Technology & Science

Space shuttle launches on mission to Hubble

The space shuttle Atlantis lifted off from its launch pad on Monday afternoon, bound for the Hubble Space Telescope and a final mission to fix the orbiting observatory.

The space shuttle Atlantis lifted off from its launch pad on Monday afternoon, bound for the Hubble Space Telescope and a final mission to fix the orbiting observatory.

With clear skies and no technical delays, the shuttle blasted off on time at 2:01 p.m. ET from the Kennedy Space Center in Florida.

It is expected to arrive at the 19-year-old space telescope on Wednesday, where the seven-person shuttle crew hopes to begin a series of repairs, replacing batteries, gyroscopes, cameras and fixing other equipment.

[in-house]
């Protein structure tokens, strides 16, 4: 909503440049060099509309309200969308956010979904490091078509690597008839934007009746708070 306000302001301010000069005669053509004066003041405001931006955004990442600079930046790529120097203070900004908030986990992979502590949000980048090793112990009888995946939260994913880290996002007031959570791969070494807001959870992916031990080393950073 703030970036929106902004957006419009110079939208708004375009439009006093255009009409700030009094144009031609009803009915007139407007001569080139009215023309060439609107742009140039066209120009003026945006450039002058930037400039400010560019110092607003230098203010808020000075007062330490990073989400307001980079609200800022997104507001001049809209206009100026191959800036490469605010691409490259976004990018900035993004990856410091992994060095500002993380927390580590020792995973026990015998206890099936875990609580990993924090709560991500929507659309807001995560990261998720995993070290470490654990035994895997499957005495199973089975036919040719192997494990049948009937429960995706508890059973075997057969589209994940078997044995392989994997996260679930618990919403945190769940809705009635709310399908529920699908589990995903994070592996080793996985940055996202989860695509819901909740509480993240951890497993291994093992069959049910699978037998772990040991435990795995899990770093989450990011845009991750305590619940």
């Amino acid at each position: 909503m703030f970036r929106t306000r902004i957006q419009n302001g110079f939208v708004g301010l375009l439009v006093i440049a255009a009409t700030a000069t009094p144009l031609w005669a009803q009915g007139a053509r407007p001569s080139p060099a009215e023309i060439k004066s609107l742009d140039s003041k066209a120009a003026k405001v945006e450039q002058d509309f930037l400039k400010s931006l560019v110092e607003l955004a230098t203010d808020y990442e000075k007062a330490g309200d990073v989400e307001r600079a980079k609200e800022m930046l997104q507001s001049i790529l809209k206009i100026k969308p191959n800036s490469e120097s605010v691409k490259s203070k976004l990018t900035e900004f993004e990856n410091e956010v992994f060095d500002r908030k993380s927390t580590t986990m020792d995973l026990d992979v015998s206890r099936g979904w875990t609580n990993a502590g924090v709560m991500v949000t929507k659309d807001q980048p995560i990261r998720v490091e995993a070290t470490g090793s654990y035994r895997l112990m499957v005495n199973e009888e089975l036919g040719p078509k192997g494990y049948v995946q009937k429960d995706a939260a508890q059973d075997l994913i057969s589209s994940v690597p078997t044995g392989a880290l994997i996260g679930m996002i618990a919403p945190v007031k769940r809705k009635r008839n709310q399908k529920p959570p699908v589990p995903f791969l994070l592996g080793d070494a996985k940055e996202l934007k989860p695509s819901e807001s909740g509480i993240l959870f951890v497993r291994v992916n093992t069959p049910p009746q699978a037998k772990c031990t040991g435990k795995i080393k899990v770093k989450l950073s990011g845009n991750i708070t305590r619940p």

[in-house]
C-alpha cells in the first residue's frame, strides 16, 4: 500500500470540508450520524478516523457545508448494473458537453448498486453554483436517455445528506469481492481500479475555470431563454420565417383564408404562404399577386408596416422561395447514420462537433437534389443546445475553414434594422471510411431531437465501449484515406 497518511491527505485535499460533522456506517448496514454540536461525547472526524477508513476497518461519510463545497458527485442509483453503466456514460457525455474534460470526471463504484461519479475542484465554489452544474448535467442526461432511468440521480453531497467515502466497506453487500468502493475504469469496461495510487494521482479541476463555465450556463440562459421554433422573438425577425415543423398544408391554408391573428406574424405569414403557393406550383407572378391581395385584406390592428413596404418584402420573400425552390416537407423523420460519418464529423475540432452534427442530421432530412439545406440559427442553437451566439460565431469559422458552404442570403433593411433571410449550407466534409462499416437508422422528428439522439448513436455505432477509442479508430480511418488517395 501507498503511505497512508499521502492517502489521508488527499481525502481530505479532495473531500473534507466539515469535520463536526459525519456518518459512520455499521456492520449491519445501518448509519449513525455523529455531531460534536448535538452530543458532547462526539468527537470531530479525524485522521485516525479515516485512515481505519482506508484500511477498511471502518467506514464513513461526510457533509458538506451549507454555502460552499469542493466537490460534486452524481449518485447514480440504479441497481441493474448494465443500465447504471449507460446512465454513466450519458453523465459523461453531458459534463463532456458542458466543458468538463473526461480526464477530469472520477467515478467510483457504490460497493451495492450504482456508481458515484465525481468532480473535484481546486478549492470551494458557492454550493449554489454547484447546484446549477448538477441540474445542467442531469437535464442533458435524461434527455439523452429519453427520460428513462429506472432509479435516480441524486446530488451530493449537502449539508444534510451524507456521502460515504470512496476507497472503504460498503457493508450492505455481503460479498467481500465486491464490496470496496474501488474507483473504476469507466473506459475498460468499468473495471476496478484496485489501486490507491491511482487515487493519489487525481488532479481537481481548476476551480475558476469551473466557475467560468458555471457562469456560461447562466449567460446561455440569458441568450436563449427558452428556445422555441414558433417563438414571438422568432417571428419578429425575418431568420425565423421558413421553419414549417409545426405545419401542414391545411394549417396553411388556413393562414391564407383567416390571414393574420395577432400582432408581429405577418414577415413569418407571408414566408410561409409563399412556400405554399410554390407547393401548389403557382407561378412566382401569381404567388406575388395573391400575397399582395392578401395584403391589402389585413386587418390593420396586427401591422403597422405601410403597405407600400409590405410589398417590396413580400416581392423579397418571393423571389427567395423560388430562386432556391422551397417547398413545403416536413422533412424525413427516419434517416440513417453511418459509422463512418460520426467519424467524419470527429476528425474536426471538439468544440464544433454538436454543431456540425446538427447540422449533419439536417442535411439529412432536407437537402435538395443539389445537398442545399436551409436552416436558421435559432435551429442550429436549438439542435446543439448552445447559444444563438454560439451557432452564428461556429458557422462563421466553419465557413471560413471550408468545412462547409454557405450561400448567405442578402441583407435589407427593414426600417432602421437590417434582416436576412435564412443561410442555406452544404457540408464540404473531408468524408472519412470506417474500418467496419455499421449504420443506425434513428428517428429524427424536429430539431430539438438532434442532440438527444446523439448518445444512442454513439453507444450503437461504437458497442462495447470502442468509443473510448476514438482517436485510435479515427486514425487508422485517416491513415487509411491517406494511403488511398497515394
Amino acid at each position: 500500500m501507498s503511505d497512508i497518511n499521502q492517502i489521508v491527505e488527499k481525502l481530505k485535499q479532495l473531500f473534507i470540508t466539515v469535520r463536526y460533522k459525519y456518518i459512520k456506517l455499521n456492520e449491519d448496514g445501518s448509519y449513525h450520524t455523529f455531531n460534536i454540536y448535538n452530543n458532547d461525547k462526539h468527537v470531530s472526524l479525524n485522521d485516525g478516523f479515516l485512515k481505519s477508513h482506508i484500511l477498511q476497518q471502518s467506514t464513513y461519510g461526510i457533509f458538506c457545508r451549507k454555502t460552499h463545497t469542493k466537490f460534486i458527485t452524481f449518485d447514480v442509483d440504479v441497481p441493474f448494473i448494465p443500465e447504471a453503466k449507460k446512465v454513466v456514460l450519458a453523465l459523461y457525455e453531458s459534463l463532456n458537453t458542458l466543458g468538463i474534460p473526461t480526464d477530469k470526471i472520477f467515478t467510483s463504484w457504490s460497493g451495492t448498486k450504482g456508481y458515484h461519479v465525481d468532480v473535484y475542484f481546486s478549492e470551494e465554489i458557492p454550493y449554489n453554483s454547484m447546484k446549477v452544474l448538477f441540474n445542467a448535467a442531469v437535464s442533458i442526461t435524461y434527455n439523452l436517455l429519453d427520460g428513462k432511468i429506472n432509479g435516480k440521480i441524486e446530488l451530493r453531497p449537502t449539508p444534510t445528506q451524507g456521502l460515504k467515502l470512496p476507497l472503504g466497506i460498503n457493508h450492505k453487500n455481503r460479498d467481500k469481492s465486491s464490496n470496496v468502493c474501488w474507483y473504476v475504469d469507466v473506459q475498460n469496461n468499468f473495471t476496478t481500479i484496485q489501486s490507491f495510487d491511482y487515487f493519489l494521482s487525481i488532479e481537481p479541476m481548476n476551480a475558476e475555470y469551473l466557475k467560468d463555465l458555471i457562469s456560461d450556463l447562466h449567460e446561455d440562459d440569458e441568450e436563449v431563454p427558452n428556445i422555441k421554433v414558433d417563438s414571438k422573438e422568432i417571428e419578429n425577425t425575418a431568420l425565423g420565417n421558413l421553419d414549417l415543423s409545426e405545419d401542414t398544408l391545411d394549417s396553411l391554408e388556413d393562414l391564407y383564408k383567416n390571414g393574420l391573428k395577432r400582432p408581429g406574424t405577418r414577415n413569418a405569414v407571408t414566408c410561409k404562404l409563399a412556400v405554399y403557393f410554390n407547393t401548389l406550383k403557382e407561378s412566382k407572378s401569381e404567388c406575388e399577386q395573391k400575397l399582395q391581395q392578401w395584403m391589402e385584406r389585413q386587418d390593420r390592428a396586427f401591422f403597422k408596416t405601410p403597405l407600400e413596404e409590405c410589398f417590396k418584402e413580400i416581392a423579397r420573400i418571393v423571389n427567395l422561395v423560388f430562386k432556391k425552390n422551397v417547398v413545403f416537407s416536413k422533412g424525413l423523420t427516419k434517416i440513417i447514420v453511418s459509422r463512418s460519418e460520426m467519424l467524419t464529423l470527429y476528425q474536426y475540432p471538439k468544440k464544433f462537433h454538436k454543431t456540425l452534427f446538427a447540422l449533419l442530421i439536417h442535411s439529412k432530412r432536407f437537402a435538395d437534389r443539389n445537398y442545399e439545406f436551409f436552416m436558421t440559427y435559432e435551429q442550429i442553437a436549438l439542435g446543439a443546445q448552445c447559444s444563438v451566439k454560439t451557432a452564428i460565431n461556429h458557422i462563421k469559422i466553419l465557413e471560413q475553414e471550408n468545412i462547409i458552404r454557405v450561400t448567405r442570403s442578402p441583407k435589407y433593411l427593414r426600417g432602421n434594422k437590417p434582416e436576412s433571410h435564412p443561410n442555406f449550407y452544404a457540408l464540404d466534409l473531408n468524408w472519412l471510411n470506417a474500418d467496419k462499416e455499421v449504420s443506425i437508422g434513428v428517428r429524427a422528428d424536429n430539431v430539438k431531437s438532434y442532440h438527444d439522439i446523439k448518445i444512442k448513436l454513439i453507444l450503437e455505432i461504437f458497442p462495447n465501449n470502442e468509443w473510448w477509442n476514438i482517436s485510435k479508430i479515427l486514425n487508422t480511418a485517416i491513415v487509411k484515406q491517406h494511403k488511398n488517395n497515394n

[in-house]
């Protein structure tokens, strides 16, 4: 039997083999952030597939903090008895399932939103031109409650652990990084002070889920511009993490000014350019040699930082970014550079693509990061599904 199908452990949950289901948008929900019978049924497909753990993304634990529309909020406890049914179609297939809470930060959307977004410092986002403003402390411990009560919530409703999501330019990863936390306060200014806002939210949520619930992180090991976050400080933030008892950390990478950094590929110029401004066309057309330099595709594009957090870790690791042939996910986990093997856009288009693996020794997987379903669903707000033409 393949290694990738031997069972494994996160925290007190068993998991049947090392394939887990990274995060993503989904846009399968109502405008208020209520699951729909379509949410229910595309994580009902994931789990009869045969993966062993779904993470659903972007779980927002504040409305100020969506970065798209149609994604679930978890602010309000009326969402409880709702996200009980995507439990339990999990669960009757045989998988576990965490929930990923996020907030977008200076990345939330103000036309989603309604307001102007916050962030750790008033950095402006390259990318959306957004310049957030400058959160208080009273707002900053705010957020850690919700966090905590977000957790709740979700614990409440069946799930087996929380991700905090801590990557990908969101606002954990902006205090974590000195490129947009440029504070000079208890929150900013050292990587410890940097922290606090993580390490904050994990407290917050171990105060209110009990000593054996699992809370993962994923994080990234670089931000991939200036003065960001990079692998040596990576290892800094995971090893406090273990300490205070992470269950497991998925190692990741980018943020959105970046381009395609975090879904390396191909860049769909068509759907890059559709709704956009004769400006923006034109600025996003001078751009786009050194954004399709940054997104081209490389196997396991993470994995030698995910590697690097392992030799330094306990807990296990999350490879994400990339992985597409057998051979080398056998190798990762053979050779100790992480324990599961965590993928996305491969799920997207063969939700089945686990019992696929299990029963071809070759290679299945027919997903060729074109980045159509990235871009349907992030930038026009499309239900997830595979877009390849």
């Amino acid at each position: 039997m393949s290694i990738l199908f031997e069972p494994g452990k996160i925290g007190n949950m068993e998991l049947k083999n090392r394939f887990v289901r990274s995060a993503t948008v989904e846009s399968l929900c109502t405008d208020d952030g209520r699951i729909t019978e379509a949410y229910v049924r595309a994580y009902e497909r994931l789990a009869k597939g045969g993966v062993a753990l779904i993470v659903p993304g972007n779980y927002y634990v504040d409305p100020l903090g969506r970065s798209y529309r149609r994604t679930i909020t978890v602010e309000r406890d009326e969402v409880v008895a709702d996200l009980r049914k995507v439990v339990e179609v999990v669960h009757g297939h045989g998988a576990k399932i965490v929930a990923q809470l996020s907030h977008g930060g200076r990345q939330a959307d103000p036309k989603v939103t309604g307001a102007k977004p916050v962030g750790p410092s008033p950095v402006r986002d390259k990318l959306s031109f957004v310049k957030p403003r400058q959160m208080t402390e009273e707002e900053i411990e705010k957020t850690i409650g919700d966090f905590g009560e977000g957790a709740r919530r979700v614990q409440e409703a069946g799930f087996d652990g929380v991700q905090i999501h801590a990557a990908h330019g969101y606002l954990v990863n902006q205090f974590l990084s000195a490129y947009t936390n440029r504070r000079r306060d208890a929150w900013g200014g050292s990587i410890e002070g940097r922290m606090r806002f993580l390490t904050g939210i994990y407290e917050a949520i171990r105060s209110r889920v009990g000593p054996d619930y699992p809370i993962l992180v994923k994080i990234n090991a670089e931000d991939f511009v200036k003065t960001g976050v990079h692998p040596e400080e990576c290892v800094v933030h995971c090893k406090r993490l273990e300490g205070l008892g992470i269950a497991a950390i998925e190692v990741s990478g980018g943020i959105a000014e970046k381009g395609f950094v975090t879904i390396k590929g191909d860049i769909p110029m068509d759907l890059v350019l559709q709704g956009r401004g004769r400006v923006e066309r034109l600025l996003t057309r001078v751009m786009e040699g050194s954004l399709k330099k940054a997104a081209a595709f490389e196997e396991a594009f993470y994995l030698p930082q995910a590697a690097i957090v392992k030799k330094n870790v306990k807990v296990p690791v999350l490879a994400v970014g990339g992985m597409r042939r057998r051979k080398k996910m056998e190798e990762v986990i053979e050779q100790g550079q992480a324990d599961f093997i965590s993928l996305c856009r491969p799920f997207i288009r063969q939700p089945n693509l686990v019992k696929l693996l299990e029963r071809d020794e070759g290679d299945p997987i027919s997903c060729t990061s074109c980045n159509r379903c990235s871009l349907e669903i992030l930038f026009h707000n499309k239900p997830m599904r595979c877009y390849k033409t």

NASA hopes the mission will keep Hubble running another five to 10 years.

Atlantis and its seven-person crew will be the fifth shuttle and crew to visit the telescope on a repair mission, and the first since the 2003 Columbia disaster, when seven astronauts died as the shuttle burned up during re-entry into the atmosphere.

The fifth and final Hubble mission was originally scrapped after Columbia, but in 2006 NASA administrator Michael Griffin reversed the decision and ordered the repair. Since then, however, the mission has been pushed back a number of times, as completing the International Space Station took priority.

The mission will also be historic for Atlantis, as it takes its final scheduled flight.

The U.S. plans to retire its fleet of space shuttles in 2010, after repairs to the space station are completed, and believes it can rely on Endeavour and Discovery to complete the remaining space station missions.

NASA is shelving the shuttle program to make way for future missions to the moon and to Mars.